November 29, 2013
“The best ideas are when you take two older ideas that have nothing to do with each other, make them have sex with each other, and then build a business around the ugly bastard child that results. The child that was so ugly nobody else wanted to touch it. Look at Facebook: combine the internet with stalking. Amazing!” – James Altucher
This is an excerpt from his book “Choose Yourself!”.
November 27, 2013
Motivating viewpoint found on Lifehacker:
“It’s easy to see why we fear failures, screw-ups and unknowns when you consider how they are traditionally defined:
Failure: 1. lack of success; failing 2. unsuccessful person or thing. 3. non-performance.
Screw-up: 1. bungle, mess. 2. mismanage a task. 3. thing incorrectly done or thought.
Unknown: 1. not known. 2. unfamiliar.
You can shift your perception and recognize their value (or at least take out the sting) by redefining them as follows:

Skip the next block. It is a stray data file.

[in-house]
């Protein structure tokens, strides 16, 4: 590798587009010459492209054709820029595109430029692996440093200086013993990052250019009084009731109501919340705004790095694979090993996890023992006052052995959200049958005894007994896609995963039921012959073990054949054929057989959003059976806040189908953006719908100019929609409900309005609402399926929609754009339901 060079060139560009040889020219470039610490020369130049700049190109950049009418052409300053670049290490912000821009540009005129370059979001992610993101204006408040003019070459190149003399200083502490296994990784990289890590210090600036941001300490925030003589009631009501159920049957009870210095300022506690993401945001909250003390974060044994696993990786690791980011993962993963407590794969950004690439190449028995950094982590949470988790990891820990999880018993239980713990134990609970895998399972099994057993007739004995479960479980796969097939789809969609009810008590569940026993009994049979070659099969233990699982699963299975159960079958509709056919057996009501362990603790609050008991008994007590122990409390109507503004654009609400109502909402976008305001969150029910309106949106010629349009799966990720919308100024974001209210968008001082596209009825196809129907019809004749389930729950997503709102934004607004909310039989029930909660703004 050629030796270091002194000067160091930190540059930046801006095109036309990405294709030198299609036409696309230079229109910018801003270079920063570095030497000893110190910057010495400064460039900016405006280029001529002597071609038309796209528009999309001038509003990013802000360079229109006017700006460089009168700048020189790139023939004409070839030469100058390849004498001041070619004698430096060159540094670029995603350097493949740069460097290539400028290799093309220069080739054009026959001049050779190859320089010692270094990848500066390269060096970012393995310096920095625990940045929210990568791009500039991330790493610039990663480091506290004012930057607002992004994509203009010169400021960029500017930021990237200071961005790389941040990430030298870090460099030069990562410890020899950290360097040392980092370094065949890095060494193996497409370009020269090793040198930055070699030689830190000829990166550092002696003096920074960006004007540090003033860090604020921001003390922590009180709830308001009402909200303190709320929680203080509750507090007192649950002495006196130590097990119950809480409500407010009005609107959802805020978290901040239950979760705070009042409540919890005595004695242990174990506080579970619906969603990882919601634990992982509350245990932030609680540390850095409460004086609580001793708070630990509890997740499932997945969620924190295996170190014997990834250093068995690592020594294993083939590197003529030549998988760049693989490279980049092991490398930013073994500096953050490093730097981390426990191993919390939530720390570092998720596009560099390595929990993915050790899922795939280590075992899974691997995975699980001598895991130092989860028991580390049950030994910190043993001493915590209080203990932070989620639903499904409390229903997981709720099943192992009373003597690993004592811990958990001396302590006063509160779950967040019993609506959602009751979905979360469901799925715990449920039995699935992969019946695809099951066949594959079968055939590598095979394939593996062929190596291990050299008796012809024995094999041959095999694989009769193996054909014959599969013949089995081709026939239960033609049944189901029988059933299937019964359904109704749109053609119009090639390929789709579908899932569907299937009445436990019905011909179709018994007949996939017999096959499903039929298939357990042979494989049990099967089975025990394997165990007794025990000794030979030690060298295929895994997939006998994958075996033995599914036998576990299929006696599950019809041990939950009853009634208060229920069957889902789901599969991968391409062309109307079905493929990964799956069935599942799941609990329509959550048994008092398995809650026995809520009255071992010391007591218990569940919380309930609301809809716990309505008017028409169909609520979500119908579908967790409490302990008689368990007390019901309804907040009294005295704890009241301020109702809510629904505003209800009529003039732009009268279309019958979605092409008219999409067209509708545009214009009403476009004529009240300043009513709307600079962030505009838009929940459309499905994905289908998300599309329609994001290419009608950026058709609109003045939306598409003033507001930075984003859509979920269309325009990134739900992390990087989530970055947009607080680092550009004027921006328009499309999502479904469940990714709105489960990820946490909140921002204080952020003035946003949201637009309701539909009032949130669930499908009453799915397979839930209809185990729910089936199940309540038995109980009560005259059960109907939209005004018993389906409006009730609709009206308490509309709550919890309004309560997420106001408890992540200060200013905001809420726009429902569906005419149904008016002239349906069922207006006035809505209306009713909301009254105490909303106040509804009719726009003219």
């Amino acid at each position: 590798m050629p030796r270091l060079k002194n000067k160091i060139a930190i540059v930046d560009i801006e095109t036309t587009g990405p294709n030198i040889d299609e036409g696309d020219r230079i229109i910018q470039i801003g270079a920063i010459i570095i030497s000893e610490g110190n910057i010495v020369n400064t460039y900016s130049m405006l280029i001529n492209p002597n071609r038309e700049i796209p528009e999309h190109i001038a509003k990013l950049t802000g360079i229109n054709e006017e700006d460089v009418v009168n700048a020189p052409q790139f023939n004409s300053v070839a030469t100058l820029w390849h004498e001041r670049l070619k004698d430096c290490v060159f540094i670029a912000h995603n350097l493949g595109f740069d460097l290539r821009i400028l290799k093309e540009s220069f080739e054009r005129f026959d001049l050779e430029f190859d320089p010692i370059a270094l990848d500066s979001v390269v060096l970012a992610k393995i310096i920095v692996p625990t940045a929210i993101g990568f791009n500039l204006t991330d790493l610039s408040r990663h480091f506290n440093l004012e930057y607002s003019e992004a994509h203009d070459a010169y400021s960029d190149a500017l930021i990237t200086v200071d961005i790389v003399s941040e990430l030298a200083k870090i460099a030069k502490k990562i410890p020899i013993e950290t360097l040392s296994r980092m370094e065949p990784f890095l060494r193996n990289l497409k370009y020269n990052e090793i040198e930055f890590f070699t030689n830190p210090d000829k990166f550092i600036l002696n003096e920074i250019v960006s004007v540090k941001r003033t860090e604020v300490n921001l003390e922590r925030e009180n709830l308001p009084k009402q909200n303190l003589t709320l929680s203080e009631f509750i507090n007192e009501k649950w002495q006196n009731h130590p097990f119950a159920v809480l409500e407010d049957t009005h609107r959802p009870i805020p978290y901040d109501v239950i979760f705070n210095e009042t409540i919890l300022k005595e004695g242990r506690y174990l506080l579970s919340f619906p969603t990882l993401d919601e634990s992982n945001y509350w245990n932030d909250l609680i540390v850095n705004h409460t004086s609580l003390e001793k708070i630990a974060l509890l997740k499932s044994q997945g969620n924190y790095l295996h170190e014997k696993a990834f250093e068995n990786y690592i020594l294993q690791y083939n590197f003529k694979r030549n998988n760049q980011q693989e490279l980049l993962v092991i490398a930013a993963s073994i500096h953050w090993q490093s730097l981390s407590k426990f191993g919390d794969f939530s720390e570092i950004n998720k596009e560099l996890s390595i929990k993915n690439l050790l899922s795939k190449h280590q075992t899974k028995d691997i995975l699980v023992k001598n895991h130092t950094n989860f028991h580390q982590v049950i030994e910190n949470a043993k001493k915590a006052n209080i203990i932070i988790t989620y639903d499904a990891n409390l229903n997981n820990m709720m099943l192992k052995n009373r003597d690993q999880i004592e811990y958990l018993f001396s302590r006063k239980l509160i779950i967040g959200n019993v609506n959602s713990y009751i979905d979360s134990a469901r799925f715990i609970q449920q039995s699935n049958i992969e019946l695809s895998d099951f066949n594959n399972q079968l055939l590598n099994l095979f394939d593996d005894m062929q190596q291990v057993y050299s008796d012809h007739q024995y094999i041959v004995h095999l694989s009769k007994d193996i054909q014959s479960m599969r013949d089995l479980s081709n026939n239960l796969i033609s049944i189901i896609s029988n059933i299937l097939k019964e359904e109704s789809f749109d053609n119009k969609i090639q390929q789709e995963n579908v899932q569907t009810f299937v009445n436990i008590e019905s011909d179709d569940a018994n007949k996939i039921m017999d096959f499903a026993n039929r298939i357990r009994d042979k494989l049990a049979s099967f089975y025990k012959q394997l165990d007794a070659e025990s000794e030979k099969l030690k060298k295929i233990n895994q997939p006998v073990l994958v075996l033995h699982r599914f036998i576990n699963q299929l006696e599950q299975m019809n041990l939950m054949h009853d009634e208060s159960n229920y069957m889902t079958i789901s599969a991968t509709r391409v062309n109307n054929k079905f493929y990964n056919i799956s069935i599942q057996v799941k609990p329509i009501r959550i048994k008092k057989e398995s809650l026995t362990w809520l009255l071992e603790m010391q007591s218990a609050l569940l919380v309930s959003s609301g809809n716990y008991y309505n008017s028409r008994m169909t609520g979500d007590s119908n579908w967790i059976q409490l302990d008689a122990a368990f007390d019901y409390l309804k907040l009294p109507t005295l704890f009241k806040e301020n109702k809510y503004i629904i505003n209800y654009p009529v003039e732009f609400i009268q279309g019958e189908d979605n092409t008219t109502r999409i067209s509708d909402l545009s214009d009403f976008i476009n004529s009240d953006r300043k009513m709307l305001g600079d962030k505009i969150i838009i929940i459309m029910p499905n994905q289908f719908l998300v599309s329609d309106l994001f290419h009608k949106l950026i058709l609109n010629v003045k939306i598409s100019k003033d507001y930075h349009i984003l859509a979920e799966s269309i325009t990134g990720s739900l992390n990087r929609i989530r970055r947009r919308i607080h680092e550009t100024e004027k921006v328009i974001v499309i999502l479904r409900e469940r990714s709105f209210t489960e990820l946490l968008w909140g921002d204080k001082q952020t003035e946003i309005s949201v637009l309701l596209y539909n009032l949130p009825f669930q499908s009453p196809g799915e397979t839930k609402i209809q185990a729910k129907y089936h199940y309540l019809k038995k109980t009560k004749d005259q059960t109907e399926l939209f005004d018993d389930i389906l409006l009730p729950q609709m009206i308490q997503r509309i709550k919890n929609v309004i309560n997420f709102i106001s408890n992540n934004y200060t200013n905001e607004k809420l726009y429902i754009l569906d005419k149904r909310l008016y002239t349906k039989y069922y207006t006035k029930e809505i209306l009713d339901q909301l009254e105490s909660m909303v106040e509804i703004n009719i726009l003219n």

Failure: 1. the starting line 2. part of process. 3. on the path to success.
Screw-up: 1. sign of innovation. 2. output of dedicated work 3. result of perseverance.
Unknown: 1. creative challenge. 2. new opportunity.
Failures, screw-ups, and unknowns help you build resilience and character, give you insights about your work, yourself, and others, enrich your experiences, test your emotional intelligence, and add to your knowledge and skills.”
November 25, 2013
I’m reading a couple of biographies of some famous scientists at the moment. Whilst doing this I’m also trying to figure out how the authors went about it, especially what (imo) works and what doesn’t.